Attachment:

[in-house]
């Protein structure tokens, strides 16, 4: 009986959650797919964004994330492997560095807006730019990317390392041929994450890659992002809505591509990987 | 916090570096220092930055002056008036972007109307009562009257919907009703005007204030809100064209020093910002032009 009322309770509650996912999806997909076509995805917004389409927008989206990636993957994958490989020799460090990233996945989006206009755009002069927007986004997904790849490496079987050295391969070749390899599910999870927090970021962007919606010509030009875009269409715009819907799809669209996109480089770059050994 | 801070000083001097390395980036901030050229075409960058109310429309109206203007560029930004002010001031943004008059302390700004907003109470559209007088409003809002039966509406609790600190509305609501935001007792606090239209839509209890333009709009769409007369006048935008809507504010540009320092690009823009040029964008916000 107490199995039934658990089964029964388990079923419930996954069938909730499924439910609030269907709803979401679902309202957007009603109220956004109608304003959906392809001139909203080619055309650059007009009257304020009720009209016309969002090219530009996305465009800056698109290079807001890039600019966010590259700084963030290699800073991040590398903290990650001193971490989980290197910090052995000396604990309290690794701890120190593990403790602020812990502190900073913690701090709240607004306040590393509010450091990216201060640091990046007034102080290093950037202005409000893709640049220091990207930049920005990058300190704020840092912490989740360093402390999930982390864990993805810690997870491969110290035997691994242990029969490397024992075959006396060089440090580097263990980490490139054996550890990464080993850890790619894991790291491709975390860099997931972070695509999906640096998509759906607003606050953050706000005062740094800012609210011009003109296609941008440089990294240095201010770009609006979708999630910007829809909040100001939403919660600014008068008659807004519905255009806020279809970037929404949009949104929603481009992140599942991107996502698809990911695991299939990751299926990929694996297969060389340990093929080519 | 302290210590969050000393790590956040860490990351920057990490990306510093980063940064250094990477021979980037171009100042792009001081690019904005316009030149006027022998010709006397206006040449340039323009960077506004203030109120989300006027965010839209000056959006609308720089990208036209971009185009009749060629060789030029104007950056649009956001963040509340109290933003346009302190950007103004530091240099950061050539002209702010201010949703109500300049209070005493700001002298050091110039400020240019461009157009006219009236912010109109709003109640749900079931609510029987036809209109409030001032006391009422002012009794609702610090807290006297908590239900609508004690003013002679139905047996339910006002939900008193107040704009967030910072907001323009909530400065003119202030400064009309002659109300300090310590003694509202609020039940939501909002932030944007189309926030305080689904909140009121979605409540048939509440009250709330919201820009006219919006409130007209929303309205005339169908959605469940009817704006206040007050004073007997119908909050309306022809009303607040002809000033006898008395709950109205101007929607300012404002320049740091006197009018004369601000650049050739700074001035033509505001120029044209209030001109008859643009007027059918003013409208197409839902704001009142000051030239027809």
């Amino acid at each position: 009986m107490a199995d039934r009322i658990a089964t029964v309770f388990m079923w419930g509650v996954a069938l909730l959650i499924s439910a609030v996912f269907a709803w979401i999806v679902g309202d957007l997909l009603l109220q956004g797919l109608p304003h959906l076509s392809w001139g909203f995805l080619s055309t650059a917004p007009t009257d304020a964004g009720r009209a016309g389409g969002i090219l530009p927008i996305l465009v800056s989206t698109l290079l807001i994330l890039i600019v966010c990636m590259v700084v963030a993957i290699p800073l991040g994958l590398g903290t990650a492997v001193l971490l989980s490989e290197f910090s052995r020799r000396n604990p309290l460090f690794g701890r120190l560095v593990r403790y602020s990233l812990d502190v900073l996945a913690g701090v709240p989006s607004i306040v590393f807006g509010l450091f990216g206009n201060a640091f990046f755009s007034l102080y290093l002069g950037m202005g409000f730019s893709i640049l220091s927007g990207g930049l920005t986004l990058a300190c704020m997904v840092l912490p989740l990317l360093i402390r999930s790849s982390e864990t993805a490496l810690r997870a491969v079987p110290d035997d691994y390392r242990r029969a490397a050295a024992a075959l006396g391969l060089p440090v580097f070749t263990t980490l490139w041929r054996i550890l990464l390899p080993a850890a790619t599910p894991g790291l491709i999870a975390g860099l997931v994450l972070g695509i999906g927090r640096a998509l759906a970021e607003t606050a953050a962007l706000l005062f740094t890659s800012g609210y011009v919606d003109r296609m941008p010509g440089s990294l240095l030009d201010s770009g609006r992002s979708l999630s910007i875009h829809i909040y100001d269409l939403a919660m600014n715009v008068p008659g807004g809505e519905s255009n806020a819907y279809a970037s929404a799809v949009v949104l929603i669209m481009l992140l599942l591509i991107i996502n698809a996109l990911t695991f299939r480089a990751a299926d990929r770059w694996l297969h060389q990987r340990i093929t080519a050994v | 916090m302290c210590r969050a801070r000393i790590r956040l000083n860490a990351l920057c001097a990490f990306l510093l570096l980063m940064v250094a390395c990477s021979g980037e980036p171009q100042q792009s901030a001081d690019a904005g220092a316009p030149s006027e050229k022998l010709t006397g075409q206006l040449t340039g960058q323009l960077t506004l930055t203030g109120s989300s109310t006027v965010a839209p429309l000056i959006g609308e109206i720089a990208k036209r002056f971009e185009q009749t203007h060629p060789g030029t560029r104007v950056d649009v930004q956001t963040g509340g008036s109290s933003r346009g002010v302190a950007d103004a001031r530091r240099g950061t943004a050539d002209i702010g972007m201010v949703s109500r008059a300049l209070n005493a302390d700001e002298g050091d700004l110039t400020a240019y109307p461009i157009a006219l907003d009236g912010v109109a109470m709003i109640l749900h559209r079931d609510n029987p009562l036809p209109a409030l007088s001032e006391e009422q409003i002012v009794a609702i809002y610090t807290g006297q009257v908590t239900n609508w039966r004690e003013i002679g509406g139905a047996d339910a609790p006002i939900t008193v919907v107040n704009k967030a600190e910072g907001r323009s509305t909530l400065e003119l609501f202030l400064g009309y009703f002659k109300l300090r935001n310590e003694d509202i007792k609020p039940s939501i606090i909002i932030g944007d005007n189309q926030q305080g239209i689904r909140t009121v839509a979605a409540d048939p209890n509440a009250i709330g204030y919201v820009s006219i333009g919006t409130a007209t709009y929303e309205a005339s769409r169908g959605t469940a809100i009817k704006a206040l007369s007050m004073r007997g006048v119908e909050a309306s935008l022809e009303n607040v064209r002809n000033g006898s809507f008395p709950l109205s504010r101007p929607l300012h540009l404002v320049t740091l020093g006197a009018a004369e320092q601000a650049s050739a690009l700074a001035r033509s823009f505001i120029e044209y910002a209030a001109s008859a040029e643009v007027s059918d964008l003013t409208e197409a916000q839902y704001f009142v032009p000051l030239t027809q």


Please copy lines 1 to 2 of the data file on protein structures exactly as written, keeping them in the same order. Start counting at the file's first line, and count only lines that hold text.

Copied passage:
[in-house]
């Protein structure tokens, strides 16, 4: 009986959650797919964004994330492997560095807006730019990317390392041929994450890659992002809505591509990987 | 916090570096220092930055002056008036972007109307009562009257919907009703005007204030809100064209020093910002032009 009322309770509650996912999806997909076509995805917004389409927008989206990636993957994958490989020799460090990233996945989006206009755009002069927007986004997904790849490496079987050295391969070749390899599910999870927090970021962007919606010509030009875009269409715009819907799809669209996109480089770059050994 | 801070000083001097390395980036901030050229075409960058109310429309109206203007560029930004002010001031943004008059302390700004907003109470559209007088409003809002039966509406609790600190509305609501935001007792606090239209839509209890333009709009769409007369006048935008809507504010540009320092690009823009040029964008916000 107490199995039934658990089964029964388990079923419930996954069938909730499924439910609030269907709803979401679902309202957007009603109220956004109608304003959906392809001139909203080619055309650059007009009257304020009720009209016309969002090219530009996305465009800056698109290079807001890039600019966010590259700084963030290699800073991040590398903290990650001193971490989980290197910090052995000396604990309290690794701890120190593990403790602020812990502190900073913690701090709240607004306040590393509010450091990216201060640091990046007034102080290093950037202005409000893709640049220091990207930049920005990058300190704020840092912490989740360093402390999930982390864990993805810690997870491969110290035997691994242990029969490397024992075959006396060089440090580097263990980490490139054996550890990464080993850890790619894991790291491709975390860099997931972070695509999906640096998509759906607003606050953050706000005062740094800012609210011009003109296609941008440089990294240095201010770009609006979708999630910007829809909040100001939403919660600014008068008659807004519905255009806020279809970037929404949009949104929603481009992140599942991107996502698809990911695991299939990751299926990929694996297969060389340990093929080519 | 302290210590969050000393790590956040860490990351920057990490990306510093980063940064250094990477021979980037171009100042792009001081690019904005316009030149006027022998010709006397206006040449340039323009960077506004203030109120989300006027965010839209000056959006609308720089990208036209971009185009009749060629060789030029104007950056649009956001963040509340109290933003346009302190950007103004530091240099950061050539002209702010201010949703109500300049209070005493700001002298050091110039400020240019461009157009006219009236912010109109709003109640749900079931609510029987036809209109409030001032006391009422002012009794609702610090807290006297908590239900609508004690003013002679139905047996339910006002939900008193107040704009967030910072907001323009909530400065003119202030400064009309002659109300300090310590003694509202609020039940939501909002932030944007189309926030305080689904909140009121979605409540048939509440009250709330919201820009006219919006409130007209929303309205005339169908959605469940009817704006206040007050004073007997119908909050309306022809009303607040002809000033006898008395709950109205101007929607300012404002320049740091006197009018004369601000650049050739700074001035033509505001120029044209209030001109008859643009007027059918003013409208197409839902704001009142000051030239027809």